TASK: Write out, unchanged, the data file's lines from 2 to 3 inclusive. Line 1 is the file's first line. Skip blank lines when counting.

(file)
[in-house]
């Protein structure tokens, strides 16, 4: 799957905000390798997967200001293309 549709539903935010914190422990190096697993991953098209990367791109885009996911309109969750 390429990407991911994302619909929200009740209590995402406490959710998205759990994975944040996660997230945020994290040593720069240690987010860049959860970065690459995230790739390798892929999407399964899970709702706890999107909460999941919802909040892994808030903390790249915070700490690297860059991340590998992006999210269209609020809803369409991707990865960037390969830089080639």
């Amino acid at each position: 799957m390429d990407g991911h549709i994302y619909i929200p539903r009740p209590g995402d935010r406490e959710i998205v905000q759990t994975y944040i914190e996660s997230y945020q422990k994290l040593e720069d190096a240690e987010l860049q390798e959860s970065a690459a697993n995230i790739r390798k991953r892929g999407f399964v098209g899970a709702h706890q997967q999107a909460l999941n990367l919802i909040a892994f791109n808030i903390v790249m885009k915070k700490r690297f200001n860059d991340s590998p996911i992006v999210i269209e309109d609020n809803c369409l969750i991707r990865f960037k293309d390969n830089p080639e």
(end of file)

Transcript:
């Protein structure tokens, strides 16, 4: 799957905000390798997967200001293309 549709539903935010914190422990190096697993991953098209990367791109885009996911309109969750 390429990407991911994302619909929200009740209590995402406490959710998205759990994975944040996660997230945020994290040593720069240690987010860049959860970065690459995230790739390798892929999407399964899970709702706890999107909460999941919802909040892994808030903390790249915070700490690297860059991340590998992006999210269209609020809803369409991707990865960037390969830089080639």
């Amino acid at each position: 799957m390429d990407g991911h549709i994302y619909i929200p539903r009740p209590g995402d935010r406490e959710i998205v905000q759990t994975y944040i914190e996660s997230y945020q422990k994290l040593e720069d190096a240690e987010l860049q390798e959860s970065a690459a697993n995230i790739r390798k991953r892929g999407f399964v098209g899970a709702h706890q997967q999107a909460l999941n990367l919802i909040a892994f791109n808030i903390v790249m885009k915070k700490r690297f200001n860059d991340s590998p996911i992006v999210i269209e309109d609020n809803c369409l969750i991707r990865f960037k293309d390969n830089p080639e």